Ghulam Qadir Lashari is often called ‘crazy’ or ‘mad’ by locals in his home district of Dadu, Sindh. The artist and teacher accepts these labels with pride, saying such names only reaffirm his ‘commitment to colour’. “People call me and my friends crazy for spending our meager income and so much time on our artwork,” he explains. Lashari and his four colleagues are the founders of Romesa Gallery, an art gallery tucked away in a small rented building in Dadu since 2007.
“The gallery is named in honour of a Sindhi queen of Tando Bago, a town in Sindh,” Lashari explains. “I wanted to express my love for the soil of Sindh, especially Dadu, by documenting important personalities and our cultural heritage through my paintings.” The entrance to the gallery features two walls covered with paintings, including portraits of renowned late poet Ustad Bukhari and scholar and founding father of the University of Sindh, Jamshoro, Allama II Qazi. The gallery includes a small verandah, which doubles as Lashari’s office and a meeting space for his friends, and a library of books that visitors or students can peruse. Two rooms form the main gallery.
The gallery welcomes many young visitors who have gone on to become drawing teachers or painters. Music-lovers also have a home here — Lashari’s colleague provides 10 children with musical training here; another colleague uses the gallery as a makeshift classroom for 12 underprivileged children.
Ghulam Qadir Lashari, founder of the Romesa Gallery in Dadu, has always been an avid painter. Photos courtesy: Sujag Sansar organization
Lashari’s colleague provides 10 children with musical training at the gallery. Photos courtesy: Sujag Sansar organization
Lashari, born in 1947, says he has always had an affinity for painting. In 1958, his teacher at Dadu’s Polite High School, Warial Soomro, encouraged him to pursue the hobby and work hard at transforming it into a profession. “I immersed myself in my art and after I completed my education in 1970, I found work as a drawing teacher at the same school I had learned to draw,” he says.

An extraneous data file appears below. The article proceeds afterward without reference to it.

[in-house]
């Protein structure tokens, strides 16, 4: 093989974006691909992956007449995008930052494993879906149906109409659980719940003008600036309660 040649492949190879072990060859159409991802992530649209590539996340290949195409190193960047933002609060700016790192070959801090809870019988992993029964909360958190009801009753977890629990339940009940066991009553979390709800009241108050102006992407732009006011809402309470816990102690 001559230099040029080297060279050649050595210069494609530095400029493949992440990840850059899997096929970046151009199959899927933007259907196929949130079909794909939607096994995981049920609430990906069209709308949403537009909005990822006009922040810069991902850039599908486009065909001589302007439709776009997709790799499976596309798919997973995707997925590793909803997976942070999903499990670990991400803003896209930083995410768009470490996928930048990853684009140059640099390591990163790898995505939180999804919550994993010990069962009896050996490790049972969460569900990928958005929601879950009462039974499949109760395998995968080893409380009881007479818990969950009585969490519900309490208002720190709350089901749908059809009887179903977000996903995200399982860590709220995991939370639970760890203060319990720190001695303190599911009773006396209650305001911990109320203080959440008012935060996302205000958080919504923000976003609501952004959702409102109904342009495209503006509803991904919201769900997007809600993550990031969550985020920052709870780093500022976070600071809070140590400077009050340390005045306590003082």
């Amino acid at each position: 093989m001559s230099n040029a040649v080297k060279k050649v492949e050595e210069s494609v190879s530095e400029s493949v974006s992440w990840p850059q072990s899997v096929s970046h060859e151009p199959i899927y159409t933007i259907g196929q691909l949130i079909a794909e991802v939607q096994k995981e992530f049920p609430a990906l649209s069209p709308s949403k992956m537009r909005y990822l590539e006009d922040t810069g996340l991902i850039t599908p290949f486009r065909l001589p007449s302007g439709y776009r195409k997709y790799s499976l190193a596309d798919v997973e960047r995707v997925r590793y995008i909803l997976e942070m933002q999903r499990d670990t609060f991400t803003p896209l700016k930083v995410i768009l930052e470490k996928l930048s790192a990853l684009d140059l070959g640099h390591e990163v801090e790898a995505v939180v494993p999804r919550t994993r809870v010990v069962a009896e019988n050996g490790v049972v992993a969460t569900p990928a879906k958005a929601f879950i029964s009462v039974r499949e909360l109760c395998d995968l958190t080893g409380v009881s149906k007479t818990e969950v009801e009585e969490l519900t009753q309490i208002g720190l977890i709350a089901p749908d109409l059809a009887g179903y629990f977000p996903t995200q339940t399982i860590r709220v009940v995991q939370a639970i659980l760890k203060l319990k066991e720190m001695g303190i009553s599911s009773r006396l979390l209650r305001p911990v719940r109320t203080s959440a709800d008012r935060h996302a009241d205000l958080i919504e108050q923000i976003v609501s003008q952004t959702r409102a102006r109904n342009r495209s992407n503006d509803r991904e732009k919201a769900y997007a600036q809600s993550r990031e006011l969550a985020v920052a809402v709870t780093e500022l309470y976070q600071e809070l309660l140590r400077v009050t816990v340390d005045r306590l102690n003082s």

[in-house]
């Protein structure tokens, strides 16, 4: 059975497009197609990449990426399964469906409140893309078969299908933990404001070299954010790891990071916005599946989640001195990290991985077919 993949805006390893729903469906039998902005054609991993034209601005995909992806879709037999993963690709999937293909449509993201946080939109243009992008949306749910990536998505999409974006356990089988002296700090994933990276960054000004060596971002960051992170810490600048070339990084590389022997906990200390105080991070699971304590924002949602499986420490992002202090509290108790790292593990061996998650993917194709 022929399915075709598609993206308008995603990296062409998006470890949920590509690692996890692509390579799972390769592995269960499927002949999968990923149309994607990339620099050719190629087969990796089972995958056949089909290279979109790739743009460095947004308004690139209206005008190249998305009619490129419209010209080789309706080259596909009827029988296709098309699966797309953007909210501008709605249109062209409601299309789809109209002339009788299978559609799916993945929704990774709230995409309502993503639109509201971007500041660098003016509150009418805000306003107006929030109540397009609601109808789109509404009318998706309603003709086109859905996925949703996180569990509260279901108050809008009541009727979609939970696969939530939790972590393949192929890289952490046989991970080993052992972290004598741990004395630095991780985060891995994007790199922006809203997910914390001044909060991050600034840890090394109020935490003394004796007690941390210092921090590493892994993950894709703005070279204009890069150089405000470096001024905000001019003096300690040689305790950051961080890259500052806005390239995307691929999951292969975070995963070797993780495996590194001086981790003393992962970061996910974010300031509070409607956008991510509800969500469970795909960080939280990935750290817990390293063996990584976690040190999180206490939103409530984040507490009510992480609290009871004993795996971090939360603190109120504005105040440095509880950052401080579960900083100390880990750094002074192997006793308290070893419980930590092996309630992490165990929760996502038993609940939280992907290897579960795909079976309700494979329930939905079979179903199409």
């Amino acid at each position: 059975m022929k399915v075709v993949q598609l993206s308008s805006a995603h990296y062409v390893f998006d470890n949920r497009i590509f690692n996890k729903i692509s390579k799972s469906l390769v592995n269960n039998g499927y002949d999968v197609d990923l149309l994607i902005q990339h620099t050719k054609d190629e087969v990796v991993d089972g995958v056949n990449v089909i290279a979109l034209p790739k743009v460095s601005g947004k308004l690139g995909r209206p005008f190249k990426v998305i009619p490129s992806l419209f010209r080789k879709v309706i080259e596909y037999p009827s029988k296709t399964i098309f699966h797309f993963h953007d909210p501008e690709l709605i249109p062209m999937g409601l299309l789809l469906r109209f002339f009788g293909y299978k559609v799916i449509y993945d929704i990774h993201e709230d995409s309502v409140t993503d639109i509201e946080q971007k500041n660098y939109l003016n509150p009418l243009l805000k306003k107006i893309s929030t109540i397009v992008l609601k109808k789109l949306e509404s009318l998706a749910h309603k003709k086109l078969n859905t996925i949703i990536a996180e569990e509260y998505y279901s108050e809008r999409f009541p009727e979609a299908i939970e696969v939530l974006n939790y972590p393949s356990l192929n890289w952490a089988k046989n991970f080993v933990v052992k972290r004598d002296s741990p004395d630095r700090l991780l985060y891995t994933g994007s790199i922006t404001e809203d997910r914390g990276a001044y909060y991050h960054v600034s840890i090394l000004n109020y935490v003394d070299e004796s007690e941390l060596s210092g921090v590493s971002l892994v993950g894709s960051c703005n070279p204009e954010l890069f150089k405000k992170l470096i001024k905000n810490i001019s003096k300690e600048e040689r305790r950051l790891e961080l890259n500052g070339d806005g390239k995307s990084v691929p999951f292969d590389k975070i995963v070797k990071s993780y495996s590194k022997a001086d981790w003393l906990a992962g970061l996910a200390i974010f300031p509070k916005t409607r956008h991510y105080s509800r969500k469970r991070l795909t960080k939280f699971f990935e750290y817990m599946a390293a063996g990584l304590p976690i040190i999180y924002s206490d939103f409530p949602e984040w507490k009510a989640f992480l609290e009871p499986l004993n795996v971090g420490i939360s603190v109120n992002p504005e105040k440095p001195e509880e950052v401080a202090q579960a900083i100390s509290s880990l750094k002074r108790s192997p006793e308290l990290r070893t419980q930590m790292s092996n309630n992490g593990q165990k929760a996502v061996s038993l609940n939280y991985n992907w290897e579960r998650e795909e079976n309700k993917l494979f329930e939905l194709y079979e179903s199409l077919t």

After he retired from teaching in 1997, Lashari decided he did not want to spend his time idly. He organised an exhibition of his paintings in Karachi, Hyderabad and Dadu and paid for all expenses himself. After he received a favourable response, he approached the district coordination officer of Dadu to help organise another painting exhibition. It was through these exhibitions that he reached out to younger artists and promoted his craft. Lashari has continued this outreach through the gallery by holding regular events and painting competitions here.
Lashari bears all the expenses of the gallery. While he says friends such as Hakim Ali Shah Bukhari, Ahmed Suhag, poet and senior advocate Muneer Gozai, Noor Muhamda Soomro, Sher Muhamad Bhurgri, Saleem Jamali and others encourage him, he bears all the costs of maintaining his pet project. He has also compiled a book of Dadu’s history through his paintings and is working to have this tome published.
Lashari has also compiled a book of Dadu’s history through his paintings. Photos courtesy: Sujag Sansar organization
Lashari says he dreams of expanding the gallery to include a hostel and other facilities where students from Dadu and other parts of the province or country could pursue an education and meet likeminded artists. “I aspire to make Romesa Gallery the Shanti Niketan of Sindh,” he says with pride, referring to the nerve centre of West Bengal’s art and culture, pioneered by Bengali poet Rabindranath Tagore, and now a flourishing university town, attracting thousands of visitors every year.
Gulsher Panhwer is a consultant and freelance columnist focusing on environmental and cultural issues.
Published in The Express Tribune, Sunday Magazine, April 5th, 2015.